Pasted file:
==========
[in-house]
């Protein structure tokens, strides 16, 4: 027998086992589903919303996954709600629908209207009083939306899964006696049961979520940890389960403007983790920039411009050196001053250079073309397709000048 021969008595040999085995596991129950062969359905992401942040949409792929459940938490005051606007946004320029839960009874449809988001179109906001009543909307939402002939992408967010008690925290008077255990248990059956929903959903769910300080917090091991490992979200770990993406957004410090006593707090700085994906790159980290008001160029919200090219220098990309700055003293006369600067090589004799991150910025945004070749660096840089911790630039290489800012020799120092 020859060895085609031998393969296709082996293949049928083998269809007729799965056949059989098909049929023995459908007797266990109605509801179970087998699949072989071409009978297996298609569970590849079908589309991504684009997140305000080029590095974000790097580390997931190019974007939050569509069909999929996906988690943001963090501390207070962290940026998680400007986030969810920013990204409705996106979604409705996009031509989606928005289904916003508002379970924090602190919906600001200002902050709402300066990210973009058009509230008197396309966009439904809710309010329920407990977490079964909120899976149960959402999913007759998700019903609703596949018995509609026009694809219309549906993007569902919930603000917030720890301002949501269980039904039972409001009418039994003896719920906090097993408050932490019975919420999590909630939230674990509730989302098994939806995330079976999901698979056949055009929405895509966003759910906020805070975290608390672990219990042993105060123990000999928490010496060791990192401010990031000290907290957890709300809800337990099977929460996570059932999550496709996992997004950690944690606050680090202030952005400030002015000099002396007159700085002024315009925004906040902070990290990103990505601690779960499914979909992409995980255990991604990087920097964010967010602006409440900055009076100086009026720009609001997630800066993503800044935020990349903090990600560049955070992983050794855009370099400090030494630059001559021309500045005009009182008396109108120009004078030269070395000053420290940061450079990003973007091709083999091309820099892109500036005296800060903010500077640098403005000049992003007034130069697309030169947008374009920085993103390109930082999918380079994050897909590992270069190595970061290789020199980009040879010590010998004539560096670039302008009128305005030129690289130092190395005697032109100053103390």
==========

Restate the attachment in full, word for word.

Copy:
[in-house]
């Protein structure tokens, strides 16, 4: 027998086992589903919303996954709600629908209207009083939306899964006696049961979520940890389960403007983790920039411009050196001053250079073309397709000048 021969008595040999085995596991129950062969359905992401942040949409792929459940938490005051606007946004320029839960009874449809988001179109906001009543909307939402002939992408967010008690925290008077255990248990059956929903959903769910300080917090091991490992979200770990993406957004410090006593707090700085994906790159980290008001160029919200090219220098990309700055003293006369600067090589004799991150910025945004070749660096840089911790630039290489800012020799120092 020859060895085609031998393969296709082996293949049928083998269809007729799965056949059989098909049929023995459908007797266990109605509801179970087998699949072989071409009978297996298609569970590849079908589309991504684009997140305000080029590095974000790097580390997931190019974007939050569509069909999929996906988690943001963090501390207070962290940026998680400007986030969810920013990204409705996106979604409705996009031509989606928005289904916003508002379970924090602190919906600001200002902050709402300066990210973009058009509230008197396309966009439904809710309010329920407990977490079964909120899976149960959402999913007759998700019903609703596949018995509609026009694809219309549906993007569902919930603000917030720890301002949501269980039904039972409001009418039994003896719920906090097993408050932490019975919420999590909630939230674990509730989302098994939806995330079976999901698979056949055009929405895509966003759910906020805070975290608390672990219990042993105060123990000999928490010496060791990192401010990031000290907290957890709300809800337990099977929460996570059932999550496709996992997004950690944690606050680090202030952005400030002015000099002396007159700085002024315009925004906040902070990290990103990505601690779960499914979909992409995980255990991604990087920097964010967010602006409440900055009076100086009026720009609001997630800066993503800044935020990349903090990600560049955070992983050794855009370099400090030494630059001559021309500045005009009182008396109108120009004078030269070395000053420290940061450079990003973007091709083999091309820099892109500036005296800060903010500077640098403005000049992003007034130069697309030169947008374009920085993103390109930082999918380079994050897909590992270069190595970061290789020199980009040879010590010998004539560096670039302008009128305005030129690289130092190395005697032109100053103390």